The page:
Last Wednesday I had the pleasure of being a lady who lunched at Smolt Kitchen in lovely West Hobart. Considering I’ve been back in Tasmania two weeks, it was a great opportunity for both myself and the other lady who lunched to meet for the first time, because despite Adelaide and I chatting a number of times on the phone we’d never actually met face to face.
Smolt Kitchen, which is owned by the same folks who run Smolt in Salamanca and the immensely popular Frank, opened not so long ago in the former building that housed Hill Street Store (which has moved to much larger premises around the corner). The renovation is gorgeous. It’s light, bright and airy. Decor is fun, with splashes of colour and a bit of play in shapes and materials. I really liked the open counter space, the round windows to the kitchen and the light. Oh, that light is gorgeous and who would have thought the old Hill Street Store building had it in her.
Adelaide had mentioned she’d book, but when I arrived I was told that bookings weren’t taken, except for large groups and there was one on its way today. That said, I was advised that tables regularly became available so if I sat and waited then one should be available soon. I didn’t mind, because I was a little early and Adelaide hadn’t arrived yet. She did soon after and despite it being our first face to face meeting, we greeted each other like old friends. Nice.
It didn’t take long to be offered a table and we sat, bathed in that wonderful light as we read the menus and contemplated a lunchtime glass of wine. I chose a Meadowbank Ticklebelly Chardonnay and Adelaide the Smolt Kitchen sauvignon blanc, which arrived with obligatory glasses of water and a couple of slices of bread with a pat of butter.
As we toasted and chatted we discussed food options, being rather tempted by the daily salad, of which there were two from which to choose. Both of us opted for the small daily seasonal vegetable salad ($12 for the small plate) and a shared plate of Heirloom tomatoes, Tongola goats curd, pine nuts and basil ($12).
The Meadowbank chardonnay had a light straw colour, with the sauvignon blanc a buttery yellow. Did the glasses get mixed up, we enquired? After our waitress checked, it was confirmed the glasses were correct and they were just back to front colours.
My Meadowbank was a lighter style of the variety, but showed hints of oak, nice fruit and was pleasant to drink. Adelaide said her sauvignon blanc was nice enough as well. But wine wasn’t our focus of the day, so we just sipped happily rather than critiquing our lunchtime drop.
The food arrived in good time. Small, white bread and butter plates with lovely fresh salads. The crockery was a bit underwhelming, but I guess we don’t eat that – although it does go a long way to feasting the eyes as food someone has prepared arrives. I took some obligatory photographs before we tucked in. Don’t those heirloom tomatoes look delicious?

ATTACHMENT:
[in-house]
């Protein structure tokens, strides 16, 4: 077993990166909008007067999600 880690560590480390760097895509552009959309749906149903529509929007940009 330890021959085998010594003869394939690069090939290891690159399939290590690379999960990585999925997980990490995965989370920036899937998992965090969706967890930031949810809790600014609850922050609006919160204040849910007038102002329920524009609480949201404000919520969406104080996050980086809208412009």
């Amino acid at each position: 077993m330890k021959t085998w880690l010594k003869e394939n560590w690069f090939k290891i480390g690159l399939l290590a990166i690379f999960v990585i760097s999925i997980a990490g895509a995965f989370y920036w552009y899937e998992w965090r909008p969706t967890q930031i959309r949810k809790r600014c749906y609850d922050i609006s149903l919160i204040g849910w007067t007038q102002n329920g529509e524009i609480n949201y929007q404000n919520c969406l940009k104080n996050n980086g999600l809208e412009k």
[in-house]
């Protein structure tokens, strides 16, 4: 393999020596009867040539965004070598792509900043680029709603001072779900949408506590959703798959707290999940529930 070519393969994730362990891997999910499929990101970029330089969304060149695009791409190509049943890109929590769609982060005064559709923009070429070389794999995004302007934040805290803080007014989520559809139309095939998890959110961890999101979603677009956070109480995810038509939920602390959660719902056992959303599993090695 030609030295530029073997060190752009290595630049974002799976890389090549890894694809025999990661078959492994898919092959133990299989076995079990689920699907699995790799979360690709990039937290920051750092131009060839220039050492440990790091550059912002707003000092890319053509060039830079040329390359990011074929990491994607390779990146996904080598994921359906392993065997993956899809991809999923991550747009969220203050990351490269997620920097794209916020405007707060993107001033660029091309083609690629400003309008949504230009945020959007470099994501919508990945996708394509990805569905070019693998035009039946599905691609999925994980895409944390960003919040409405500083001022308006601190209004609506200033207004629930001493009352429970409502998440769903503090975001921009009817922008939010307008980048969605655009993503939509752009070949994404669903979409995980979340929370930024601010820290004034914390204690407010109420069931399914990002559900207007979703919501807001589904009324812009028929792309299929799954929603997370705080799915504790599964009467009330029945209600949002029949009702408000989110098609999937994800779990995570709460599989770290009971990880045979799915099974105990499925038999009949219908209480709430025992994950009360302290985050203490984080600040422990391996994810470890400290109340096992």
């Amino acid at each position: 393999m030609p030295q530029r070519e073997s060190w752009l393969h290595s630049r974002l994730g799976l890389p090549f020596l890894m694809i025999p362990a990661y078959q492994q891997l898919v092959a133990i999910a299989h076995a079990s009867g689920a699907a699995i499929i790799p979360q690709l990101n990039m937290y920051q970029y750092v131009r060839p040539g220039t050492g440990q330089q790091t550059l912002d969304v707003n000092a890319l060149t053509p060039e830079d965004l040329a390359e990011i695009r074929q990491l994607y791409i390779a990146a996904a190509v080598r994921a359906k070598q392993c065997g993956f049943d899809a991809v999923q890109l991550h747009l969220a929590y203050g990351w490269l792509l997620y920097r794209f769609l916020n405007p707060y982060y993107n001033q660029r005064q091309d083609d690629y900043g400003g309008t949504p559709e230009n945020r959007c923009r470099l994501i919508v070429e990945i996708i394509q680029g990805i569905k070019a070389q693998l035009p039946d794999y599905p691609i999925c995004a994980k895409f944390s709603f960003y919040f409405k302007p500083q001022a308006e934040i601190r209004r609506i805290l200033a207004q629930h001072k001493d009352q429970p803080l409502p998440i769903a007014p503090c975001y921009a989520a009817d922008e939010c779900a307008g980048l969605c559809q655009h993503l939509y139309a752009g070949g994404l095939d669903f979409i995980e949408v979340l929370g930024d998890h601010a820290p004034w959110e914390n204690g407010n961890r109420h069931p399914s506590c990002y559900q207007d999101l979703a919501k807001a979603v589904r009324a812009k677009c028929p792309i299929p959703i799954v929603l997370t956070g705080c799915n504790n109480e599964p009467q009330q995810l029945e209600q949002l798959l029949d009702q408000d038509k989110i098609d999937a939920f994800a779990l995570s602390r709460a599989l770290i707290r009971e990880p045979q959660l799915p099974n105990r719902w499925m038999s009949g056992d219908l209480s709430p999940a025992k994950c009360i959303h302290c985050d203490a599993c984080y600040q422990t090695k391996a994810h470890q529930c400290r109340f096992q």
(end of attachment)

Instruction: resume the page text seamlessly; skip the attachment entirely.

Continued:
Adelaide opted for the roasted pumpkin salad with I think rocket and pine nuts … oops, should have taken notes. Perhaps that wine was doing its lunchtime thing to my head.
My salad, of roasted root vegetables, charred red onion and fetta cheese had toasted hazelnuts through it. A wonderful surprise as I love toasted hazelnuts in salads. The dressing was delicate and mildly citrusy and altogether it was a light, tasty salad, perfect for lunch.
I spooned some of the lovely tomatoes onto my plate and tucked in.
The salads were fresh and tasty, although the tomatoes lacked something. I definitely loved the small bits of goats cheese (which I can be a bit iffy about) and pine nuts but it needed some seasoning, such as a dash of fine balsamic, or even a sprinkle of sea salt. That said, they were beautifully fresh and there was a nice array of variety about the plate.
There’s really not much more I can say about the food. It was what I could only describe as simple food done well. That’s the key – despite lacking a bit of oomph it was enjoyable and fitting for a lady who lunched with a friend.
Once our plates were empty and cleared away we both indulged in a hot chocolate. That was a bit of a shock at first. It seemed to be milk in a cup with a sprinkle of drinking chocolate on top, so I went to take mine back and ask for some chocolate. Slightly embarrassing moment – all I needed to do was stir and I would have found a lump of melting chocolate in the bottom of the cup. Stir away and it gets spread around, forming the hot chocolate I’d ordered. That said, it was still very mildly flavoured and I felt could have done with a bit more of a chocolaty hit (or warmer milk, which would have melted it better). Not bad though.
Noted above: simple food, done well.
Value for money? The bill totalled $66.40, including wine and hot chocolates. So the value isn’t bad – the salads were small but fresh, filling and well priced. Of course the wines were a $21.50 component to the bill – somewhat pricey in my humble opinion.
Would I go back? Sure I would. In fact I’m looking forward to it.